New research conducted by Dr. Stacy Wood at North Carolina State University indicates that people high in empathy were more supportive of social innovations of companies who solve social needs, while people high in openness were more supportive of technological innovations.
Critical to their success, social entrepreneurs face the challenge of capturing stakeholder support – from consumers to legislators and volunteers. This new research attempts to examine whether personality influences a person’s tendency to support innovative social entrepreneurial ventures.
The survey asked consumers about six different ventures: three featured innovations that were more social in nature and three more technological in nature.
The “Big Five” personality traits (OCEAN: openness, conscientiousness, extroversion, agreeableness, and neuroticism) are examined. In line with prior research, particular focus is on openness (an OCEAN trait) and empathy (a non-OCEAN trait).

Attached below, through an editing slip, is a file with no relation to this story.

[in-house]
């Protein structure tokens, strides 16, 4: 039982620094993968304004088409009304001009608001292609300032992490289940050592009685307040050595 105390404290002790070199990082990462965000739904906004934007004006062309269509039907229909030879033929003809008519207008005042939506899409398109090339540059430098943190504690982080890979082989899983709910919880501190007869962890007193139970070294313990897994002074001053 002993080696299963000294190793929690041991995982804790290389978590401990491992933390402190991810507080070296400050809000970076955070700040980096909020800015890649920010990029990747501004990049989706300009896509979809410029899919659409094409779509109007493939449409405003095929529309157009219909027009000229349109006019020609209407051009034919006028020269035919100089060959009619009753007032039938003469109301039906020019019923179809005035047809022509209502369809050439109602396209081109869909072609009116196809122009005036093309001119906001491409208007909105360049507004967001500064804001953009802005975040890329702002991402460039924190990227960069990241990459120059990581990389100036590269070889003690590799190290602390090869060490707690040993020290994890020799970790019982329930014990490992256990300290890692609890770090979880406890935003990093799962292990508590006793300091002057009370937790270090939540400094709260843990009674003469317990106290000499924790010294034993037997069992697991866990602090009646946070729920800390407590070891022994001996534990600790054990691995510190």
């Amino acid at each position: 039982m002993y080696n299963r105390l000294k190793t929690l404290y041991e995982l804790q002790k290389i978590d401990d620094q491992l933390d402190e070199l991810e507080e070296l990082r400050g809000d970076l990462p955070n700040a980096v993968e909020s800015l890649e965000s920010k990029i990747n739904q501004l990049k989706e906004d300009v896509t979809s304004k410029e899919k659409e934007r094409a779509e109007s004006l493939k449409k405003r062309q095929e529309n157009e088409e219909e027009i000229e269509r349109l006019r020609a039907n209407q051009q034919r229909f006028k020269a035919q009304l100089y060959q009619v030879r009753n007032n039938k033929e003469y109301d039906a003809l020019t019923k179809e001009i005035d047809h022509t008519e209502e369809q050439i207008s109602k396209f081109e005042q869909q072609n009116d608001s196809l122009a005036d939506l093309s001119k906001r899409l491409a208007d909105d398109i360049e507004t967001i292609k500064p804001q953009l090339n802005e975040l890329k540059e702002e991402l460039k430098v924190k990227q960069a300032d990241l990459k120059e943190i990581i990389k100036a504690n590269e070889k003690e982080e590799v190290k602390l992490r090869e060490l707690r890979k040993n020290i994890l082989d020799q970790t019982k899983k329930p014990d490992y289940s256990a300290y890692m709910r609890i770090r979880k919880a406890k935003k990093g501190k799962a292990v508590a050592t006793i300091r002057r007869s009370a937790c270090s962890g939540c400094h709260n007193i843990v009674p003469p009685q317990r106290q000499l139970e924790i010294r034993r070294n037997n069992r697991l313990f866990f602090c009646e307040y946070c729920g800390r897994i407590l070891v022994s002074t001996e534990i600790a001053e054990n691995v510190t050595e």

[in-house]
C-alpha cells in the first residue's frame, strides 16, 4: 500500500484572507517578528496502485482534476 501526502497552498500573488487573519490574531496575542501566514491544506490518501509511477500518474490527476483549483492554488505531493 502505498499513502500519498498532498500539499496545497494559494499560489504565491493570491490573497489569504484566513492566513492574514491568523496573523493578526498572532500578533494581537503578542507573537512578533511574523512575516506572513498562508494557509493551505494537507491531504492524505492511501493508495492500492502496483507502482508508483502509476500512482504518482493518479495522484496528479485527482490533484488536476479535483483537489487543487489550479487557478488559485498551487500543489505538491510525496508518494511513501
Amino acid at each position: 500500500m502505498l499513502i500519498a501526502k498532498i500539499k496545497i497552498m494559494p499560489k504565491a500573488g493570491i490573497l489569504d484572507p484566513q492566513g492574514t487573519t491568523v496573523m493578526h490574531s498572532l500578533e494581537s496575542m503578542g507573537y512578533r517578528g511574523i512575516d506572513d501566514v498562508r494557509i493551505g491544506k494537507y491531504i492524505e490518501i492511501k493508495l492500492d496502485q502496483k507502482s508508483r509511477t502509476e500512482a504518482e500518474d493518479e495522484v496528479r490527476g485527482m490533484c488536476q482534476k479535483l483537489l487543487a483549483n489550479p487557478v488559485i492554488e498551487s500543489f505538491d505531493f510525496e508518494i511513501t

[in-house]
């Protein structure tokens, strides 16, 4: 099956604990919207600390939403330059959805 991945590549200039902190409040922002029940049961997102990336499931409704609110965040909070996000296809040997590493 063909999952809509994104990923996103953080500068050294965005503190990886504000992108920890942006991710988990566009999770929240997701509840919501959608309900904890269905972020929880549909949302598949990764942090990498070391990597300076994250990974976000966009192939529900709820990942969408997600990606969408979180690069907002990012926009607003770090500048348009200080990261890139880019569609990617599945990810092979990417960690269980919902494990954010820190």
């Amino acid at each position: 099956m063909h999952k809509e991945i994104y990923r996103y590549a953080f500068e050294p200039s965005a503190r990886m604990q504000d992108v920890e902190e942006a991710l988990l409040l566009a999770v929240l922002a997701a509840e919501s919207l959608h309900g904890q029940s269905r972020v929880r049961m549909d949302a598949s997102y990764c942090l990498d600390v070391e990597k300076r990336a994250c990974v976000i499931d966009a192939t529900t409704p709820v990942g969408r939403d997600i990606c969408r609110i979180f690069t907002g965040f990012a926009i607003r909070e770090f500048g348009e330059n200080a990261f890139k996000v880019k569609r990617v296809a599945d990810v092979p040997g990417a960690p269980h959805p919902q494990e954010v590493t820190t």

While many personality traits do not influence a respondent’s intent to support the venture, the findings suggest that people high in empathy and openness were better able to envision the big changes that could occur through innovations and that “bigger change is better” in this area.
“Given the diversity of the social enterprises considered,” according to Dr. Wood, “it is amazing that any one personality trait was so influential. I hope that these findings aid social entrepreneurs by helping them better use their limited marketing resources to identify and target those people who are most likely to support them.”
The article can be found in the Spring 2012 issue of the Journal of Public Policy & Marketing, entitled ”Prone to Progress: Using Personality to Identify Supporters of Innovative Social Entrepreneurship”.
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